In 1991, the world witnessed the debut of a super-fast, super cool dude with an attitude to match. The beginning of his career was brilliant, and while the high point was early and quick, his consistency and quality for the better part of two decades led him to be remembered as an all-time great.

Kenny Lofton and Sonic

Scott Brady

Surprisingly, I’m not referring to Sonic the Hedgehog (although it is a fun comp), but Cleveland’s answer to Ken Griffey Jr.—Kenny Lofton. Lofton was one of the greatest centerfielders to ever play in Major League Baseball. Some people (probably not anyone reading this now) don’t seem to agree with this sentiment…for some reason. So, for the next ten minutes or so, allow me to gush about Lofton and lay out why he deserves to be enshrined amongst baseball’s elites in Cooperstown.

Let’s start with the basics—his Baseball Reference page (click for full-size image):

 

Right off the bat, there’s several things that jump out, some more obvious than others: lots of stolen bases, lots of base hits, lots of walks. He could hit for average, get on base at a high clip, and run into a dinger or dozen. If it feels like you’ve seen this picture before, there’s a reason why:

 

Do you see the second name on that list? That’s Hall of Famer and saber-community darling Tim Raines, who per Baseball Reference’s Similarity Score metric, is the second most similar player to Lofton. If you look at an overlay of Raines’ and Lofton’s career WAR via FanGraphs, the comparison is even more striking:

 

Why am I bringing this up? Simply to note that Lofton and Raines had extremely similar careers, but Lofton never got the same chance at Baseball Immortality that Raines did. Raines stayed on the Hall of Fame ballot for a full ten years and was elected in his final year of eligibility, never falling below the threshold of necessary votes to stay on the ballot. Lofton received less than five percent of the electorate’s vote in his first and only year on the ballot. Since then, the Veteran’s Committee has been far too busy electing your dad’s favorite players—I mean, “all time greats of the game,” Jack Morris and Harold Baines—to give Lofton a second thought.

There are several reasons why Lofton has struggled to gain any kind of traction in a push for the Hall of Fame and why he had so little support in his only go-around on the ballot. He fell shy of 3000 hits (and it wasn’t close). He didn’t bat .300 for his career. He didn’t hit 500 home runs, or even 400, 300, or 200. He moved around a lot in the latter half of his career, when he retired in 2007 he had played for a total of 11 different teams. He was selected to six All Star Games and won four Gold Gloves, but outside of that never won any other major awards. Narratively speaking, he doesn’t have a lot of moments that are remembered by the public.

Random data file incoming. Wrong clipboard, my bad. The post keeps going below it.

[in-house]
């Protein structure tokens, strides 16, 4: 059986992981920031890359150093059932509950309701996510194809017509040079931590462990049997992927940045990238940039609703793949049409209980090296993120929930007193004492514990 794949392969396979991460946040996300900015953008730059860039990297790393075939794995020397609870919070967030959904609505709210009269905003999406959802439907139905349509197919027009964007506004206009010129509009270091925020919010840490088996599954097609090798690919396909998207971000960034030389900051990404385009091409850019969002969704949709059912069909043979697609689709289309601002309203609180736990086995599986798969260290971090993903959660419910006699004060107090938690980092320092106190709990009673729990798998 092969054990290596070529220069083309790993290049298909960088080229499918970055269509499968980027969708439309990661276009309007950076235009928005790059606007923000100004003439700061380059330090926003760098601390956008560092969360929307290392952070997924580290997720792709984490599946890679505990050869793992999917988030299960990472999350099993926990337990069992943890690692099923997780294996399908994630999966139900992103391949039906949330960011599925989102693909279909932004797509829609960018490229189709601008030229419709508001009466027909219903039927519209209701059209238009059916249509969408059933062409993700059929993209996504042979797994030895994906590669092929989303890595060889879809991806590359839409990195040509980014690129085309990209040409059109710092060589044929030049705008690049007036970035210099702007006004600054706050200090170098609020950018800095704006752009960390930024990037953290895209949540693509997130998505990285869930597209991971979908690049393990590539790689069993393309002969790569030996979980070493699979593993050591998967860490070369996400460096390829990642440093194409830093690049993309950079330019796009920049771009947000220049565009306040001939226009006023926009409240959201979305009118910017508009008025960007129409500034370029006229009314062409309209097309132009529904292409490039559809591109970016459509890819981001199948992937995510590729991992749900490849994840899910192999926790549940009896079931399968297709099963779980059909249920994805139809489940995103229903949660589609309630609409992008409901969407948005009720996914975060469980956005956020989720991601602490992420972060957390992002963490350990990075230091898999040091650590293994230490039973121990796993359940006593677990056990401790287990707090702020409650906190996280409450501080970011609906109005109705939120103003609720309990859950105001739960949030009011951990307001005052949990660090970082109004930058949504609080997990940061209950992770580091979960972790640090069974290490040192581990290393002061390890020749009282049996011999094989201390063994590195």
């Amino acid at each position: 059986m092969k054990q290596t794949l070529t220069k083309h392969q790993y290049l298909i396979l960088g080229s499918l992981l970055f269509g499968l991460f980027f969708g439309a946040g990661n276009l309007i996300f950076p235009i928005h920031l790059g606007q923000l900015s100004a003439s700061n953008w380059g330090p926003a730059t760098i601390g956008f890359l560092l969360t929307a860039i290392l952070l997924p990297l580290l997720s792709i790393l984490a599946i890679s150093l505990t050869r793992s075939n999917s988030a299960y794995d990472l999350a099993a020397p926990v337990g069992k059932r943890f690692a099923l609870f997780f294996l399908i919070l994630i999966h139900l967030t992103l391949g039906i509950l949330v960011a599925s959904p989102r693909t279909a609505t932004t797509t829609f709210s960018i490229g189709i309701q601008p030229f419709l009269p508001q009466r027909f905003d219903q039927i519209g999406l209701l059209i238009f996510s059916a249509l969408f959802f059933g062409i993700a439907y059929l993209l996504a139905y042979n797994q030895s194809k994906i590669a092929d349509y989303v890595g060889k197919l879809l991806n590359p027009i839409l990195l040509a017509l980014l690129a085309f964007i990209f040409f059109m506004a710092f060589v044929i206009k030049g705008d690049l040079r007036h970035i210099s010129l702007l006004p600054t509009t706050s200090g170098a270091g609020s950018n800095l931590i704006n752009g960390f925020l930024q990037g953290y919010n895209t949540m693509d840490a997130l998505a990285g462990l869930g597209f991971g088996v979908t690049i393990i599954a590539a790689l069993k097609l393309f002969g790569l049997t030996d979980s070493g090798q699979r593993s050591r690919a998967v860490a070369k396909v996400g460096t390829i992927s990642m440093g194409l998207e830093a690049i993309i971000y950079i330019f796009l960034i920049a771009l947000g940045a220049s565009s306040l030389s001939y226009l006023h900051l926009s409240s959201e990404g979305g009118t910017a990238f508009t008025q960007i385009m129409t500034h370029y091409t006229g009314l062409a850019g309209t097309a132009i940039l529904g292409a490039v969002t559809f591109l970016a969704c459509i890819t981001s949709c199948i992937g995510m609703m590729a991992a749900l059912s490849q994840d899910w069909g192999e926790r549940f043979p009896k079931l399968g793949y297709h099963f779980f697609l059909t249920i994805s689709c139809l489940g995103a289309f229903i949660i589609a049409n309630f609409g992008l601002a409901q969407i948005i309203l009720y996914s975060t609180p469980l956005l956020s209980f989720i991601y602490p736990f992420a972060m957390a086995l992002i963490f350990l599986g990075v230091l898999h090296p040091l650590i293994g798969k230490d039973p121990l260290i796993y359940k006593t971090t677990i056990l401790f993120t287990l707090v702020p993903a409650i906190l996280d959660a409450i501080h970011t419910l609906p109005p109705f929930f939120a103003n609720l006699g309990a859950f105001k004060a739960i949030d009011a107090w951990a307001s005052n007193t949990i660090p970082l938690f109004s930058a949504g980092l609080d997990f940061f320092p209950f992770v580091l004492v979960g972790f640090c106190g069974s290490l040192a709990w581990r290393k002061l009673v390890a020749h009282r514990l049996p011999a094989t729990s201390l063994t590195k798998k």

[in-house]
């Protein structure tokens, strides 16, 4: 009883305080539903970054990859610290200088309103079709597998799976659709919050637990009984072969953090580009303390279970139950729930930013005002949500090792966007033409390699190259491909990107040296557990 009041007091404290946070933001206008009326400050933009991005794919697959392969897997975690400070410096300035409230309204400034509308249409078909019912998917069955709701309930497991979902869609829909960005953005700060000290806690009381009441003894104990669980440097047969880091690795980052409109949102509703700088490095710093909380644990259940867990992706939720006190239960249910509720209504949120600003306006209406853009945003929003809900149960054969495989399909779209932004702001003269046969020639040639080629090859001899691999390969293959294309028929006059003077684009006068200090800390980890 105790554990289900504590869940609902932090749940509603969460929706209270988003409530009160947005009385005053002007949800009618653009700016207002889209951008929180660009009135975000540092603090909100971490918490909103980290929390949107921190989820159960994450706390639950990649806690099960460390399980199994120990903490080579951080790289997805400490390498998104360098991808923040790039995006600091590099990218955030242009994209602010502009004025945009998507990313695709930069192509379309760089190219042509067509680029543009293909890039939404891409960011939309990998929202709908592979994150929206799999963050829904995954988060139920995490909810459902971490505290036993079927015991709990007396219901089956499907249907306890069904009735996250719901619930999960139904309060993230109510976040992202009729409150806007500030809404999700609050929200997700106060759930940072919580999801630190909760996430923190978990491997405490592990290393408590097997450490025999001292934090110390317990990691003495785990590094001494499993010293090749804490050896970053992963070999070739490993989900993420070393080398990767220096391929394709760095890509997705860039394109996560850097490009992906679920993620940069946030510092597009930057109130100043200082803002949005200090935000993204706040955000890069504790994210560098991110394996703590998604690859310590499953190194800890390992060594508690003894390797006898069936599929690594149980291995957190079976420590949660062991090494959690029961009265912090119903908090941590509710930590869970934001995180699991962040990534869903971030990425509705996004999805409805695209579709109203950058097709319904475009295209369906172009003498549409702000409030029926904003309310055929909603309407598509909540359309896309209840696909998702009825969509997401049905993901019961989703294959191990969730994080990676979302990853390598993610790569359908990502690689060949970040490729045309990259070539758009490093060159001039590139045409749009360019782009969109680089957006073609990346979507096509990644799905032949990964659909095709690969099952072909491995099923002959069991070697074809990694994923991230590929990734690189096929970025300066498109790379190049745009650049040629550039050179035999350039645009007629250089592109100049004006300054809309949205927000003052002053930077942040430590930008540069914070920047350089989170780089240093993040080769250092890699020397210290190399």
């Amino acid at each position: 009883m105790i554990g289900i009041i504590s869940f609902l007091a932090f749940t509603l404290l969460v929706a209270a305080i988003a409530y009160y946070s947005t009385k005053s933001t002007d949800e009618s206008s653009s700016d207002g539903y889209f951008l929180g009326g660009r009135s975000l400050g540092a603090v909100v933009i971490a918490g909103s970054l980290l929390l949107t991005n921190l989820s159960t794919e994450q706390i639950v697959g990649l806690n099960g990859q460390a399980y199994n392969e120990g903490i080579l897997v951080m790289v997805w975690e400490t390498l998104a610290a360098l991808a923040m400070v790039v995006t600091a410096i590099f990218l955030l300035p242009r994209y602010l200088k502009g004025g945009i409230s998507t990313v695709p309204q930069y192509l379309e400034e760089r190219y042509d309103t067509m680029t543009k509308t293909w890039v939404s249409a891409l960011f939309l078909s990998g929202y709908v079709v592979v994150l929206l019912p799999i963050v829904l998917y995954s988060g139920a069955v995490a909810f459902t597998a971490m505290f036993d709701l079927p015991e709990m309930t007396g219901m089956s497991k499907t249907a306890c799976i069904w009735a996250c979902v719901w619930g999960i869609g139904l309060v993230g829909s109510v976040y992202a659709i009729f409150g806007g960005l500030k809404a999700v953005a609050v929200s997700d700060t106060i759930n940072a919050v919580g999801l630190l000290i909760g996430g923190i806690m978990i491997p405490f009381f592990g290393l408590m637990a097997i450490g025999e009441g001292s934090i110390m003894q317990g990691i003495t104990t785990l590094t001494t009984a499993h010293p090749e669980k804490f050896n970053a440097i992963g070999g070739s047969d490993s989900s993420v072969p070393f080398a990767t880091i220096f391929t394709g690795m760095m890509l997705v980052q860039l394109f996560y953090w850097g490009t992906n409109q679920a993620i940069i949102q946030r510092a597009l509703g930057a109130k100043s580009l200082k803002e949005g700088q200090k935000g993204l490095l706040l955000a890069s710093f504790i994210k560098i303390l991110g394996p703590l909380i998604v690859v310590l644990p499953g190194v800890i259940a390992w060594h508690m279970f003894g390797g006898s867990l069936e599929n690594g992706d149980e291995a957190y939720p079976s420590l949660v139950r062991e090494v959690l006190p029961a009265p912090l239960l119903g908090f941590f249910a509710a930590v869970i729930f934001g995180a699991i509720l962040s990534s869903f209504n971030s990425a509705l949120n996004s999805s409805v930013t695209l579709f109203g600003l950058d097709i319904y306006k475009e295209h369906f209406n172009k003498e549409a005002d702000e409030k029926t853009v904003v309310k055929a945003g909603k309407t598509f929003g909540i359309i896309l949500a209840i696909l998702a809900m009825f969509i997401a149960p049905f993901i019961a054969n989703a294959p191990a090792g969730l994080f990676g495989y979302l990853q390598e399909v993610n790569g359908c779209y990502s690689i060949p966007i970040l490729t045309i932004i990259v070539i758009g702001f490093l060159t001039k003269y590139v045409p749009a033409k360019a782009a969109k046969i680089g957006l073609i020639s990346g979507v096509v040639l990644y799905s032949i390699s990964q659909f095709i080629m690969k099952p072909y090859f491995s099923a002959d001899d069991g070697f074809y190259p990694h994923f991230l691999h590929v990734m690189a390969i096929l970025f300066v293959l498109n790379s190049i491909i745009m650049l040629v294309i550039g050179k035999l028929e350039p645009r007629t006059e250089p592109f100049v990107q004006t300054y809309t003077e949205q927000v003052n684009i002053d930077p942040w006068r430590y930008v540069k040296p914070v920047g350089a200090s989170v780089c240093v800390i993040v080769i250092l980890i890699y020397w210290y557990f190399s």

All that being said, I’m going to flip each one of these reasons on its head to explain why Lofton should be seen as a shoo-in Hall of Famer.

Lofton finished his career with 2428 hits. It’s pretty easy to explain away why he didn’t get to 3000 (or at least get closer): he was hurt frequently and was more of a role-player in his later seasons (he only played in 150+ games twice in his career). Like with a lot of other guys who fell short of certain statistical mile-markers, you can also blame the 1994-1995 Player’s Strike. When the 1994 season ended abruptly, Lofton had a league-leading 160 hits (and we’ll revisit this season later). Give him the remainder of that season and he probably would’ve finished the year with well over 200. If the 1995 season then would’ve also started on time, maybe he gets to 2500 hits, which might’ve helped him with a certain class of voter.

Now Lofton didn’t hit .300, but he did hit .299, so you can basically throw out his batting average (hint: you should’ve to begin with because it’s an overly simplified stat without proper context). The number you want to pay attention to is his career on-base percentage, an excellent .372. During his early peak years in Cleveland, he had four seasons where it was over .400. Lofton always had a good eye at the plate and would regularly draw somewhere around 65-80 walks a season, topping out at 87 in 1998. He also never struck out more than 84 times in a season, which seems even more impressive in today’s high-strikeout environment.